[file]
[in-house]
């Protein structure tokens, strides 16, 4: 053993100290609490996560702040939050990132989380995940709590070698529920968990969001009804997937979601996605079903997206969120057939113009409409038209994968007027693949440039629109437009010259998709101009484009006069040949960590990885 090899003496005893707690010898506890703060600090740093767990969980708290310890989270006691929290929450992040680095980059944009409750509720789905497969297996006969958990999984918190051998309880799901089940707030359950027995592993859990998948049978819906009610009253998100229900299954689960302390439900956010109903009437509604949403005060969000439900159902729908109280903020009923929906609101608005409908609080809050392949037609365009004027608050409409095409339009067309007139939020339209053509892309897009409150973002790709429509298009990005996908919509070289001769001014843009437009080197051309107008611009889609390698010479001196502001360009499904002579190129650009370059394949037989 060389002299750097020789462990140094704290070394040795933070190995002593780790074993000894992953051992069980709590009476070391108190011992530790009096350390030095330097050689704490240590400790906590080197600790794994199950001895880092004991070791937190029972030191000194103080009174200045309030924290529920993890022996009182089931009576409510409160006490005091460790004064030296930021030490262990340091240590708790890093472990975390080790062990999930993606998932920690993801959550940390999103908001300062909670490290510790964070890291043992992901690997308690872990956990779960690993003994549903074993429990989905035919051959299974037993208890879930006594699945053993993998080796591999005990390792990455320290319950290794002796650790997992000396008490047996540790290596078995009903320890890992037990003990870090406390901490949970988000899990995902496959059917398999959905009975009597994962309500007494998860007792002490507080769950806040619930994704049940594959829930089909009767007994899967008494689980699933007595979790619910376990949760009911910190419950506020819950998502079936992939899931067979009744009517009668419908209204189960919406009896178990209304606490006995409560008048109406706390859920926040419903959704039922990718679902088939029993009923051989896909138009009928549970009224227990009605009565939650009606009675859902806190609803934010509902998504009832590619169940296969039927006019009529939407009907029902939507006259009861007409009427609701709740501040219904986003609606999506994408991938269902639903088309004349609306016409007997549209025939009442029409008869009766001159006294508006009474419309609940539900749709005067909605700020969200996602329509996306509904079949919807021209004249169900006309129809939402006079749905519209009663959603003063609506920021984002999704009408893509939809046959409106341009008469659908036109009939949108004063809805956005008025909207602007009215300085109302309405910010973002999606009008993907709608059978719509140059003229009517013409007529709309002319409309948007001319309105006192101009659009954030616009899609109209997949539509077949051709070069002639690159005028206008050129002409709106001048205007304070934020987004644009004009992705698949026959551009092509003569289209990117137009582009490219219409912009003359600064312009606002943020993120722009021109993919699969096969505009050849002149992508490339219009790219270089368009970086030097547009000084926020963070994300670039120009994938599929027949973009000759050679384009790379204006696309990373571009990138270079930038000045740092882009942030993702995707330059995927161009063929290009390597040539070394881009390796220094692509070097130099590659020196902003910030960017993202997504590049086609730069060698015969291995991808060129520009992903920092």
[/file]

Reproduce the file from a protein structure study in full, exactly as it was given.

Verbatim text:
[in-house]
């Protein structure tokens, strides 16, 4: 053993100290609490996560702040939050990132989380995940709590070698529920968990969001009804997937979601996605079903997206969120057939113009409409038209994968007027693949440039629109437009010259998709101009484009006069040949960590990885 090899003496005893707690010898506890703060600090740093767990969980708290310890989270006691929290929450992040680095980059944009409750509720789905497969297996006969958990999984918190051998309880799901089940707030359950027995592993859990998948049978819906009610009253998100229900299954689960302390439900956010109903009437509604949403005060969000439900159902729908109280903020009923929906609101608005409908609080809050392949037609365009004027608050409409095409339009067309007139939020339209053509892309897009409150973002790709429509298009990005996908919509070289001769001014843009437009080197051309107008611009889609390698010479001196502001360009499904002579190129650009370059394949037989 060389002299750097020789462990140094704290070394040795933070190995002593780790074993000894992953051992069980709590009476070391108190011992530790009096350390030095330097050689704490240590400790906590080197600790794994199950001895880092004991070791937190029972030191000194103080009174200045309030924290529920993890022996009182089931009576409510409160006490005091460790004064030296930021030490262990340091240590708790890093472990975390080790062990999930993606998932920690993801959550940390999103908001300062909670490290510790964070890291043992992901690997308690872990956990779960690993003994549903074993429990989905035919051959299974037993208890879930006594699945053993993998080796591999005990390792990455320290319950290794002796650790997992000396008490047996540790290596078995009903320890890992037990003990870090406390901490949970988000899990995902496959059917398999959905009975009597994962309500007494998860007792002490507080769950806040619930994704049940594959829930089909009767007994899967008494689980699933007595979790619910376990949760009911910190419950506020819950998502079936992939899931067979009744009517009668419908209204189960919406009896178990209304606490006995409560008048109406706390859920926040419903959704039922990718679902088939029993009923051989896909138009009928549970009224227990009605009565939650009606009675859902806190609803934010509902998504009832590619169940296969039927006019009529939407009907029902939507006259009861007409009427609701709740501040219904986003609606999506994408991938269902639903088309004349609306016409007997549209025939009442029409008869009766001159006294508006009474419309609940539900749709005067909605700020969200996602329509996306509904079949919807021209004249169900006309129809939402006079749905519209009663959603003063609506920021984002999704009408893509939809046959409106341009008469659908036109009939949108004063809805956005008025909207602007009215300085109302309405910010973002999606009008993907709608059978719509140059003229009517013409007529709309002319409309948007001319309105006192101009659009954030616009899609109209997949539509077949051709070069002639690159005028206008050129002409709106001048205007304070934020987004644009004009992705698949026959551009092509003569289209990117137009582009490219219409912009003359600064312009606002943020993120722009021109993919699969096969505009050849002149992508490339219009790219270089368009970086030097547009000084926020963070994300670039120009994938599929027949973009000759050679384009790379204006696309990373571009990138270079930038000045740092882009942030993702995707330059995927161009063929290009390597040539070394881009390796220094692509070097130099590659020196902003910030960017993202997504590049086609730069060698015969291995991808060129520009992903920092």